Pageantry-wise, the main event was a display of all the kroj. Each locale has its own special outfits, and although when you see this sort of thing in museums you get the impression that it is some sort of ancient ceremonial garb, as a rule it is relatively recent. I can’t speak specifically for Moravian kroj, but when I was researching nineteenth-century depictions of Bretons and Brittany (one of those side interests of mine), I learned that while people like to imagine that Breton peasant attire dates back to the middle ages, it largely came into something like its present form during the nineteenth century, when the peasants, although still impoverished, finally had enough money to develop elaborate costumes differentiated by village. To some extent the Bretons were still working out their local costumes in the 1950s. It is my understanding that the Norwegians are still inventing and standardizing local festive dress for any community that failed to do so 150 years ago (after all, there’s a market for this stuff both at home and abroad), and I am pretty sure that this is also the case for the Czech Republic and Slovakia. One has to have something distinctive to wear at folk festivals, after all.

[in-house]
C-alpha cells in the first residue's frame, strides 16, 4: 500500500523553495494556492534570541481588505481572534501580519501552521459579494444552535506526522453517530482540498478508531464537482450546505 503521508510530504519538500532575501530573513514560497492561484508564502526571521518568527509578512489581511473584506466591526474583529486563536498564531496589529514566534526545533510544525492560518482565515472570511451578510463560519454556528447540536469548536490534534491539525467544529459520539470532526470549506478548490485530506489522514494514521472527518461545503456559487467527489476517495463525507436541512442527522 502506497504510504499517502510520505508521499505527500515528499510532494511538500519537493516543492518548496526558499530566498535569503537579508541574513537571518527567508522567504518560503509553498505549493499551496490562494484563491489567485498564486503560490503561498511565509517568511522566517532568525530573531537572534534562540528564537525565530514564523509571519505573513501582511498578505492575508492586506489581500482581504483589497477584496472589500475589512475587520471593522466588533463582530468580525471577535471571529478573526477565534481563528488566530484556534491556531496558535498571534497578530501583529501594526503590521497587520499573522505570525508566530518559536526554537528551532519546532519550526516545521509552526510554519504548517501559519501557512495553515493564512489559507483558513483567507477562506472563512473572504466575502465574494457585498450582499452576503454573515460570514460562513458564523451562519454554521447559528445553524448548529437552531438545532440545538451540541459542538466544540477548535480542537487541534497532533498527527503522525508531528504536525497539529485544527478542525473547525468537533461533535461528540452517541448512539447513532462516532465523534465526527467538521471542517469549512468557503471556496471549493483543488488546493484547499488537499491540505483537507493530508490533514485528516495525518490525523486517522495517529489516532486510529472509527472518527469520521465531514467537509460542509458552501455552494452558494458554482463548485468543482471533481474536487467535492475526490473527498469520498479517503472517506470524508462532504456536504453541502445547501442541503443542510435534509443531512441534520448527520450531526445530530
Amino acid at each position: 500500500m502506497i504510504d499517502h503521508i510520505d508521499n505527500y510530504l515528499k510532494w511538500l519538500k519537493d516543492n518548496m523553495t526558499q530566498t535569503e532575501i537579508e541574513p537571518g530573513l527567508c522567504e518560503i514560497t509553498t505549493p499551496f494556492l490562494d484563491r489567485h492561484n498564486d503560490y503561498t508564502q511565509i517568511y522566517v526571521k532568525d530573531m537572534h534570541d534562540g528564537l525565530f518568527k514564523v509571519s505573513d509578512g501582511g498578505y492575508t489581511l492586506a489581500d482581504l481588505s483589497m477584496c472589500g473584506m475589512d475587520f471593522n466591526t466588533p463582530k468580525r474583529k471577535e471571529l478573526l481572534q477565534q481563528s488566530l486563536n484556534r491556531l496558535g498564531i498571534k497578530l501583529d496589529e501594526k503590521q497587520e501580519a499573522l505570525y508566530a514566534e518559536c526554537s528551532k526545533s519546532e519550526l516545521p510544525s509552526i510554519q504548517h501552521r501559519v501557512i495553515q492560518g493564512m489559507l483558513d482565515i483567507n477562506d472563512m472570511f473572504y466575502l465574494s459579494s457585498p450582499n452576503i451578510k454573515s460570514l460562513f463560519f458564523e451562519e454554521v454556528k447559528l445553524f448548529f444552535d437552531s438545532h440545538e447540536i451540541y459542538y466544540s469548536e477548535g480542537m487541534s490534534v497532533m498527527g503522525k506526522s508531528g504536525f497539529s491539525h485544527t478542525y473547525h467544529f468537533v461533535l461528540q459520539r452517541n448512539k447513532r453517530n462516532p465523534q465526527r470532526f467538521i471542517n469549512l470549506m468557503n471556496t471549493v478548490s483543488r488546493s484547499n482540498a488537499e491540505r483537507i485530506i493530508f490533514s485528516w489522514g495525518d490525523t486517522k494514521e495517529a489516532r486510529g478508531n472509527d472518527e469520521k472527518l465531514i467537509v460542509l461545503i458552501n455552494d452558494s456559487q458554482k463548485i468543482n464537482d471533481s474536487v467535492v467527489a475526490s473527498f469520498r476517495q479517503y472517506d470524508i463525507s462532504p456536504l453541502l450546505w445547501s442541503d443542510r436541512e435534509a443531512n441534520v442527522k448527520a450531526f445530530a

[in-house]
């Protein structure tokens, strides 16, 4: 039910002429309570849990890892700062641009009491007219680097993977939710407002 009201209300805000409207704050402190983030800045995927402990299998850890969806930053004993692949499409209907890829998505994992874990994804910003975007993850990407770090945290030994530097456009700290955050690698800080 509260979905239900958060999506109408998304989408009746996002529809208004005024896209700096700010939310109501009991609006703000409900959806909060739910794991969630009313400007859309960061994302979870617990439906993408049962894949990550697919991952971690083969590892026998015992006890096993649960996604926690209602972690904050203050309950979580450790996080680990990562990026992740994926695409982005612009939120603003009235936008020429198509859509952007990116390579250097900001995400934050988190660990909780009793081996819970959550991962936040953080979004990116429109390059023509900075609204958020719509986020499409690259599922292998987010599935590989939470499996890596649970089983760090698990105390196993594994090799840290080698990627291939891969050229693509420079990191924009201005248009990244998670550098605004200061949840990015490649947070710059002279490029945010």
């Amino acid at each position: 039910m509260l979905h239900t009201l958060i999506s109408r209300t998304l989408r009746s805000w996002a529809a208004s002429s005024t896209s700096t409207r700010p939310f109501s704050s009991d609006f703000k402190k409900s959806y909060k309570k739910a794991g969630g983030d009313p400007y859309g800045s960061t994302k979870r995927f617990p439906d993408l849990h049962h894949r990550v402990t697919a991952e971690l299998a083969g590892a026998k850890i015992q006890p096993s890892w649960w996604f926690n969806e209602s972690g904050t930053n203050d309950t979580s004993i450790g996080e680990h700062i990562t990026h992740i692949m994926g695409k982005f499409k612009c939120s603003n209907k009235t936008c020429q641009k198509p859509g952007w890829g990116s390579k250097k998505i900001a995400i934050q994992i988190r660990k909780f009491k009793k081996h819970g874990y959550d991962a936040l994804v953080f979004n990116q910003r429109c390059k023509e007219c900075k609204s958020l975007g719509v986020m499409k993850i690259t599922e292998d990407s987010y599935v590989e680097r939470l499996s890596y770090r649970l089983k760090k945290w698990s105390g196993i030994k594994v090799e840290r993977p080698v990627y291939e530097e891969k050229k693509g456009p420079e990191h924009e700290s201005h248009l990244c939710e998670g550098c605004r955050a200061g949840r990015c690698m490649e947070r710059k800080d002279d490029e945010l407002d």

I find all this fascinating and delightful, although I have to agree with Megan that in some cases the result is not what might be considered flattering. I do, in fact, think that if I ever get around to acquiring the Norwegian equivalent of kroj, I will have to decide which of the ancestral outfits are most appealing. After all, that sort of thing is expensive and I am never going to need three or four Norwegian folk costumes just to show that my ancestors lived in Norderhov, Vinger, and the greater Fyresdal area. I’ve never been to a Norwegian-American event, although it did occur to me to wonder whether a Norwegian outfit would have gotten me the kroj discount at the Brno folk ball.
Anyhow, Dawn took quite a few pictures of people doing the parade of kroj.